He knew that the Baron was composing several important letters, and had been asked not to be disturbed. Letters! Warren scoffed. Instructions on how best to rob us and slit our throats in our beds, more like! Well, he certainly wouldn't disturb His Lordship; and while he could count on not being disturbed himself, he might do a bit of 'tidying' in the Baron's rooms.
With renewed resolved, he strode rapidly towards the keep's front door.
George stood in his dressing room, poring over a freshly-written letter. It was his first report to Jon - the first of many, he realized, grimacing as he imagined the countless reams of paper he would be required to write - at least two updates per month, and that was if peace prevailed! In this first letter, he had included detailed descriptions of the state of the castle, improvements to the fortifications that he deemed to be necessary, and the resources he expected would be required to make the Swoop a strong outpost against the Copper Isles. How ironic it was, he thought wryly to himself, that after years of stealing paltry pocketfuls of cash from the King's citizens, he was now assured an outright sizable sum, simply by asking for it in writing!
He had gone into this small dressing-chamber to fetch his coat, on his way down to visit the village's rider post. He knew that, for the sake of appearances, should delegate such a menial task to one of the houseboys. However, the simple errand was more significant than it outwardly seemed - and for now, the only one he could trust it with was himself.
He would give his messenger instructions to deliver the letter to Sir Myles at his townhouse; from there, it would assuredly reach Jonathon. In his report, George had addressed the need to appoint a delegated courier, who could be relied upon to deliver his reports directly to the palace. Birds were quick and convenient, but they were also easily intercepted, and, naturally, they couldn't be trusted with verbal messages.
He rather liked Jobrey Coltsham for the job; he could relay his reports to Stefan Groomsman, who had better access to the young king than most court nobles could ever dream of having. He also wanted to do something to get the disgruntled groom on his side. Jobrey, for all his theatrics, seemed steadfast and loyal. He would be placated by the post; and, George suspected, tickled by the prospect of working for a Rogue-turned-spy.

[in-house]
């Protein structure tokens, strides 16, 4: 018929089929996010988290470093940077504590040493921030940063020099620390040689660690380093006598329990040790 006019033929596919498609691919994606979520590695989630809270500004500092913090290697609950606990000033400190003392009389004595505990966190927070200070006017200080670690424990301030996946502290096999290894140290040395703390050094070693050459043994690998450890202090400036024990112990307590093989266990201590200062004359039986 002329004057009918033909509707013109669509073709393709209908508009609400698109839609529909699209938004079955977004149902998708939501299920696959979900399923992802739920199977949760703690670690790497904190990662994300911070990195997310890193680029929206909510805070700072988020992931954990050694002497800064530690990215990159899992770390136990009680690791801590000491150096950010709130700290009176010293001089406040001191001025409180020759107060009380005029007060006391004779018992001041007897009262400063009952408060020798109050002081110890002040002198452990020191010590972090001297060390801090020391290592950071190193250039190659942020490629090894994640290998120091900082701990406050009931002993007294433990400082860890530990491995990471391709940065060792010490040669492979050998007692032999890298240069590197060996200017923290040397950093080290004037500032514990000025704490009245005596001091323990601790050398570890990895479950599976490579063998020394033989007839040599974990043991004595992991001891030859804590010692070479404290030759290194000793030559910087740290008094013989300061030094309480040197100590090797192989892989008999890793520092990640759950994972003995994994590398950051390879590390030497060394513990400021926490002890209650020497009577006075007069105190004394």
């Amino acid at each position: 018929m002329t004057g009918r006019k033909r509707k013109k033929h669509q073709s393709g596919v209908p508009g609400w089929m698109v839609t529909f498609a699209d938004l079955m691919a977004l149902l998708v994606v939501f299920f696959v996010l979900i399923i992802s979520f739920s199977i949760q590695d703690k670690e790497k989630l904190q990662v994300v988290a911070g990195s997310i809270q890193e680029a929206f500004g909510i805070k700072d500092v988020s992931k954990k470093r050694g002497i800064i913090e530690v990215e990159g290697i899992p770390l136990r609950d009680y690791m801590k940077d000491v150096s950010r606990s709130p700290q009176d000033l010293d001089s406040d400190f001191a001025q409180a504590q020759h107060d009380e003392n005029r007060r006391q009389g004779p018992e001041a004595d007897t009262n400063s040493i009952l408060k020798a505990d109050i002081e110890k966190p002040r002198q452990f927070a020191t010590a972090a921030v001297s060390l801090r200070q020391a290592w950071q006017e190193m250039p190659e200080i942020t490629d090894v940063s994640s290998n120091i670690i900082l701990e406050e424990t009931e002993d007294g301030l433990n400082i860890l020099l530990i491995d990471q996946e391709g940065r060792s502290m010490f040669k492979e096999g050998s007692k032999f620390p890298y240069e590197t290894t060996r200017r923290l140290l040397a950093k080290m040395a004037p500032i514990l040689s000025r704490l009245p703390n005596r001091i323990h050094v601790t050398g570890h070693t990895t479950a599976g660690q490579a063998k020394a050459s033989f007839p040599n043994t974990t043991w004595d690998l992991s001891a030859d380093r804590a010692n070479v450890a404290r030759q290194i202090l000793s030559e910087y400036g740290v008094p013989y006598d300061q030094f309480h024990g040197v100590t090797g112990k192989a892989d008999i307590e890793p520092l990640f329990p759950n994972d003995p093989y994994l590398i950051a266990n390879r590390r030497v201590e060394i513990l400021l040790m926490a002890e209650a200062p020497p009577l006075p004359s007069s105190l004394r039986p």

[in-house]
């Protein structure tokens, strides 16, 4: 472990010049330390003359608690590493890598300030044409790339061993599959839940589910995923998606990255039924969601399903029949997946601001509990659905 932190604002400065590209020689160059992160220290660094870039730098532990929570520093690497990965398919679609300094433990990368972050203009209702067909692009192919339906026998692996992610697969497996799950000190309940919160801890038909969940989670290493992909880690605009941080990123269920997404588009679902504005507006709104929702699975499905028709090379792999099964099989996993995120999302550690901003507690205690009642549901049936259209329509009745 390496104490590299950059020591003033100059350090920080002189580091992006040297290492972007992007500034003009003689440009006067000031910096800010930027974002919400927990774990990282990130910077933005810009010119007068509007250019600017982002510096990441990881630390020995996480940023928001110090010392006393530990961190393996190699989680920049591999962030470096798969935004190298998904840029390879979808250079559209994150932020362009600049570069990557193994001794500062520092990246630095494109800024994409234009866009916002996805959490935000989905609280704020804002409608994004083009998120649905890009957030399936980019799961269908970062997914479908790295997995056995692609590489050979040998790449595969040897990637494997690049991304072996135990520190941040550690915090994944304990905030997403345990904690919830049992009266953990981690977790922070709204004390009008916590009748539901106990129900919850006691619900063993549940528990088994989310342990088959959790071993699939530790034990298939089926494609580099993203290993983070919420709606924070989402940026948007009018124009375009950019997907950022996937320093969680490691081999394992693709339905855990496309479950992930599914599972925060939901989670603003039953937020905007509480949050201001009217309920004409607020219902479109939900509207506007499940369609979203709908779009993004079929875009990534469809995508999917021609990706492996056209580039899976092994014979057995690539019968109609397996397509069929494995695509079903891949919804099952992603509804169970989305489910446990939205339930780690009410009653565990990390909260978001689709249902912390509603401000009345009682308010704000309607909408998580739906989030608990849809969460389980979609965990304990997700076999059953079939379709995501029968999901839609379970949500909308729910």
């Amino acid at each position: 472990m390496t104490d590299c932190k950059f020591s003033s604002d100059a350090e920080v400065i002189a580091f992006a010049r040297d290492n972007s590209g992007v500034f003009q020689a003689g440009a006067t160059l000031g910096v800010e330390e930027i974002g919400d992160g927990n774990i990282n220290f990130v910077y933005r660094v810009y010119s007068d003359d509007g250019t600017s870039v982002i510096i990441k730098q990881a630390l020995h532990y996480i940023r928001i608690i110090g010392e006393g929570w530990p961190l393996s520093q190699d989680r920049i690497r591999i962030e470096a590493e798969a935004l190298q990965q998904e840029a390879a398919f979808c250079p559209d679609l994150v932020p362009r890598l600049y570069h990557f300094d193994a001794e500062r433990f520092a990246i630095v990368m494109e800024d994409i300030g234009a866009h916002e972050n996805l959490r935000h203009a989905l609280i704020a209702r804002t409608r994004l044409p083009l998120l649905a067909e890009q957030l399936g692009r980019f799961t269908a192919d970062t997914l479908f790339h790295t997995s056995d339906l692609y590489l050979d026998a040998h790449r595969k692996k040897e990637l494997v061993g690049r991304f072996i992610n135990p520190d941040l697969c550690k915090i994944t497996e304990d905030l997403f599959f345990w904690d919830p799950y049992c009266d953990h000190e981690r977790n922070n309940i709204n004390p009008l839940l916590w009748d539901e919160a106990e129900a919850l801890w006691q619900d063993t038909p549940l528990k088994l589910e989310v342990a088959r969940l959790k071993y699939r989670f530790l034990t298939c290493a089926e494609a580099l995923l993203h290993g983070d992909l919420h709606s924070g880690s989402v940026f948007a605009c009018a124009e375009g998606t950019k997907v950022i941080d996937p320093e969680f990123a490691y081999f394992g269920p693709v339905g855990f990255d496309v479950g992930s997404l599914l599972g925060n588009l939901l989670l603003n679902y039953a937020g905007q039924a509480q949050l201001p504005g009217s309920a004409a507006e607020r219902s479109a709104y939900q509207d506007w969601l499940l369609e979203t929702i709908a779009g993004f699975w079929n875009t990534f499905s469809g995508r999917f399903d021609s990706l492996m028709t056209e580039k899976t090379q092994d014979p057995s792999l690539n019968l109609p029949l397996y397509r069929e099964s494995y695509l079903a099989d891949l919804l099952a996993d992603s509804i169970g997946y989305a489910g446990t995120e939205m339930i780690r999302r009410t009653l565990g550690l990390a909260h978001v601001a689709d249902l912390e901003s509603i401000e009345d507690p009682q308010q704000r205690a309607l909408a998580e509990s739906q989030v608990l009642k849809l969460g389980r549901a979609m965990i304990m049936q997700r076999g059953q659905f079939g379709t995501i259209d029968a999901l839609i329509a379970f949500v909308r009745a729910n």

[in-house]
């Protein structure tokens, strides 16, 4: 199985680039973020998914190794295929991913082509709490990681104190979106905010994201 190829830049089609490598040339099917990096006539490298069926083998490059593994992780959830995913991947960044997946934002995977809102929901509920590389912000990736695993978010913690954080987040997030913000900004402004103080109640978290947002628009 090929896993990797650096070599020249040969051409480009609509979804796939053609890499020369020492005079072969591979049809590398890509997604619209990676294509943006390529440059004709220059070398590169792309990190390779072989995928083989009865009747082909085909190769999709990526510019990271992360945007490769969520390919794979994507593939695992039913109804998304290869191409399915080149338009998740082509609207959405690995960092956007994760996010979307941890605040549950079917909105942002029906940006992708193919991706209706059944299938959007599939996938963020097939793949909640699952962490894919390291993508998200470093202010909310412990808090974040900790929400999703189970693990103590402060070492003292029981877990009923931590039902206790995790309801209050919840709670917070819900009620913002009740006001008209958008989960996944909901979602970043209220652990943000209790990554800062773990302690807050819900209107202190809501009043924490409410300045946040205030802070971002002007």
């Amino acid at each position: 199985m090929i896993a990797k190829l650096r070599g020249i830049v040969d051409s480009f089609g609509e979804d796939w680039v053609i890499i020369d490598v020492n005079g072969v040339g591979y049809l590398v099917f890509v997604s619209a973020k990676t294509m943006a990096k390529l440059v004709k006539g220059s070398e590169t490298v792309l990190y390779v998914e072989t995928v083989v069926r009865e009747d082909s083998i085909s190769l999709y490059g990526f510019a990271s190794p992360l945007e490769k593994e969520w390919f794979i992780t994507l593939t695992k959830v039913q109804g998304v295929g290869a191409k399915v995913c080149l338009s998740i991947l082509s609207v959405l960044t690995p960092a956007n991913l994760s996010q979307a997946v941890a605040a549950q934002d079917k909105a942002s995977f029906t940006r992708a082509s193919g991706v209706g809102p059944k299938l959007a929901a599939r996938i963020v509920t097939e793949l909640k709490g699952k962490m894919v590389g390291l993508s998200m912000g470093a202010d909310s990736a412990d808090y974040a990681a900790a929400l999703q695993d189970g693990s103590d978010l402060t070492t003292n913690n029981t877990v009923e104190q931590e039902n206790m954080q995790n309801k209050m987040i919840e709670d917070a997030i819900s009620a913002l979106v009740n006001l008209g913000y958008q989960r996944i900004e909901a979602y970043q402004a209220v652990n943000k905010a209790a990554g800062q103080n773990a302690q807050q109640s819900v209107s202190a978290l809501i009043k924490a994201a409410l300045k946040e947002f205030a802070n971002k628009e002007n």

For now, this arrangement would suffice. As his fellow Spymaster, there was no one he trusted more as an intermediary than Sir Myles. He had written a note to Myles himself as well, asking for his advice. Though he had managed to command the loyalty of all the rogues in Tortall, he was still just a common-born, with absolutely no experience at managing a fief. Who better to ask for tips, than the man who had masterfully handled the affairs of Barony Olau for nigh on thirty years?
Well, perhaps the current custodian of Barony Olau, Sir Myles' heir, who ran things in his stead; and who had also taken charge of Trebond besides.
George ran a hand distractedly through his short crop of brown hair.
He should write a letter to her, he knew. He had been holding out as long as he could. He'd had other things on his mind, admittedly; but truth to tell, she was never too far from his thoughts.
It was because he cared for her that he had maintained silence in her direction. He didn't want to scare her off by coming on too strong - something he had come perilously close to doing enough times in the past. He had better restraint over his feelings for her now; he knew it was better to let her have her head, wait for her to come to him when she was ready.